International Day Against Breast Cancer | Tutto Piccolo

International Breast Cancer Day: Why is a pink ribbon used?

Today we remember the origin of the iconic bow that seeks to raise awareness about breast cancer, which actually did not begin with the color pink. When its creator, the American Charlotte Haley , introduced it in 1991, she opted for the peach color.

Charlotte Haley, a brave breast cancer survivor, had a strong desire to contribute to the cause. She decided to make these bows with a distinctive tone, choosing the color peach. She meticulously created them in her own dining room and distributed them to local supermarkets and stores in her community, as well as sending them to notable women.
Haley accompanied each handful of five bows with a note that warned: “The annual budget of the National Cancer Institute is $1.8 billion, of which only 5% is allocated to cancer prevention. Help us wake up our legislators and America using this bond.”

Charlotte Haley managed to distribute thousands of these ribbons , and her call to increase investment in the prevention of this disease began to gain notoriety by word of mouth. In just over a year, her idea captured the attention of prominent businesswomen.

The editor of Self magazine, Alexandra Penney, and the vice president of the cosmetics company Estée Lauder, Evelyn Lauder, glimpsed the potential of Haley's ties as a symbol associated with a brand. She was offered to include her peach bow in Self magazine to raise awareness about breast cancer. However, Haley rejected the offer, considering it "too corporate and commercial."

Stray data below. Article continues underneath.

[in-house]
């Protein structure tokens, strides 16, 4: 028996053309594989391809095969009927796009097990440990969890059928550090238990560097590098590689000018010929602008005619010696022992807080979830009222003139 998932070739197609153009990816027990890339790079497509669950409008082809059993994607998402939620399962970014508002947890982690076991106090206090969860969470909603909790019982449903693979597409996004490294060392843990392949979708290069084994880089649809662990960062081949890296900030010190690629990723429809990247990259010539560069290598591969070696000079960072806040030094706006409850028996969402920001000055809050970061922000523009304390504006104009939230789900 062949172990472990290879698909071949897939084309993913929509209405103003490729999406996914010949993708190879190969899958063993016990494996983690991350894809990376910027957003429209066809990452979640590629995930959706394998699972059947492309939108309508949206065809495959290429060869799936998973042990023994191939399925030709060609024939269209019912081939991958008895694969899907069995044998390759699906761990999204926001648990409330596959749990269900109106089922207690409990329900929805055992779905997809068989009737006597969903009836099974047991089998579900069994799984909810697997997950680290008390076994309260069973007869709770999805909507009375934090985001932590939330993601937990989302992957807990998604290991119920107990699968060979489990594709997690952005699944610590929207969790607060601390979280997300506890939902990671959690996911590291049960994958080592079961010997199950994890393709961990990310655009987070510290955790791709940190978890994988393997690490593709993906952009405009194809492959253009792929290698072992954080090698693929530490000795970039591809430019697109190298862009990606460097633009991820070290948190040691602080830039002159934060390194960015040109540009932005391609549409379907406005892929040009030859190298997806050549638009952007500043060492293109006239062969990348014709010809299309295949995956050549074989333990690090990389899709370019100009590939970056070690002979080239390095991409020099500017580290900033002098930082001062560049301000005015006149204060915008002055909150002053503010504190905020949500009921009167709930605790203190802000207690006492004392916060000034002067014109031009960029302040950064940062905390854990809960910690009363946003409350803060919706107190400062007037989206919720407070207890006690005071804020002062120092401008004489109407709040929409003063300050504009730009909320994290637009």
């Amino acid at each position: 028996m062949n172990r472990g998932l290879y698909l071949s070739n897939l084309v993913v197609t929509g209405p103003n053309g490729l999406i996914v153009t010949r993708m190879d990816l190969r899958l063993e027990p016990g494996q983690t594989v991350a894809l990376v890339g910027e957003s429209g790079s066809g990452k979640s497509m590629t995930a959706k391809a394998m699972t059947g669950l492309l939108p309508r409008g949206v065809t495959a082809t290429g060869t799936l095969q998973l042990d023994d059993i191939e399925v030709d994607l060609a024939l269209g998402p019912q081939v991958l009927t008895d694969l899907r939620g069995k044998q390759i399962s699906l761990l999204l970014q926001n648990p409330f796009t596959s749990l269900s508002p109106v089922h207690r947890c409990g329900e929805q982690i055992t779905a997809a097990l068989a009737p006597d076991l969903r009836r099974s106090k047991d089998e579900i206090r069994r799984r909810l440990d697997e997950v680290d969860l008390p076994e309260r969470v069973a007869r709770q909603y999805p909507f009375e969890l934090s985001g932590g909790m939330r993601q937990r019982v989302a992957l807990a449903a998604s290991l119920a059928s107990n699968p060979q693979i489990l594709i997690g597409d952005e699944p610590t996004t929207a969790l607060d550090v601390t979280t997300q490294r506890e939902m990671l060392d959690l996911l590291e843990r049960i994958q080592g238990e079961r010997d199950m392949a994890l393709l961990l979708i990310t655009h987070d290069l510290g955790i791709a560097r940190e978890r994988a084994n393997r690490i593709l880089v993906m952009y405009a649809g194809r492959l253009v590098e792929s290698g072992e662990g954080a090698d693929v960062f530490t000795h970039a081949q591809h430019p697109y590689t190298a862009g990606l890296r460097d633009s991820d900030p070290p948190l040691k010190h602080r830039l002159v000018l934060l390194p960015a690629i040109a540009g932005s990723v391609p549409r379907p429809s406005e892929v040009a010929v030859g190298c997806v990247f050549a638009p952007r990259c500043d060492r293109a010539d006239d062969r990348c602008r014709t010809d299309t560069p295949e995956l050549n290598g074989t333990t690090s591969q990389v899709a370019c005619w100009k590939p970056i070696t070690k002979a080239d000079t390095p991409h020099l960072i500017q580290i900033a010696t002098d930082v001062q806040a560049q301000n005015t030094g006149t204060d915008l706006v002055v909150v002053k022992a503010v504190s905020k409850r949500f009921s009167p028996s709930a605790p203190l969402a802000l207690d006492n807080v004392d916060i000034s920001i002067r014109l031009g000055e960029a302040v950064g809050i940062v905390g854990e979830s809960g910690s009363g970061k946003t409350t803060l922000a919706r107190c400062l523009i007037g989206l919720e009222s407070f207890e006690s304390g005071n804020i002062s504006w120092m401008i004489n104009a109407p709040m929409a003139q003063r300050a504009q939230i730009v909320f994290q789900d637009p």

That's when the magazine changed the color of the bow to pink, allowing them to publish it without Haley's permission. Thus, in the October 1992 issue, the iconic pink ribbon that we know today made its first appearance in a major medium. That same year, The New York Times called it "the year of ties."

The Estée Lauder brand distributed around 1.5 million pink bows in its stores that year and established its Breast Cancer Research Foundation.

The following year, Penney and Lauder delivered nearly 250,000 petitions to then-First Lady Hillary Clinton requesting increased funding for cancer research . The ribbons were first distributed at the "Race for the Cure" organized by the Susan G. Komen Breast Cancer Foundation in New York. The Avon brand also began distributing them, raising around $10 million in the first two years.

Since then, the pink ribbon and the color itself have become a global symbol of this cause, jointly supported by the numerous campaigns carried out every October 19 by foundations, associations, entities and organizations that work tirelessly to raise awareness. about breast cancer.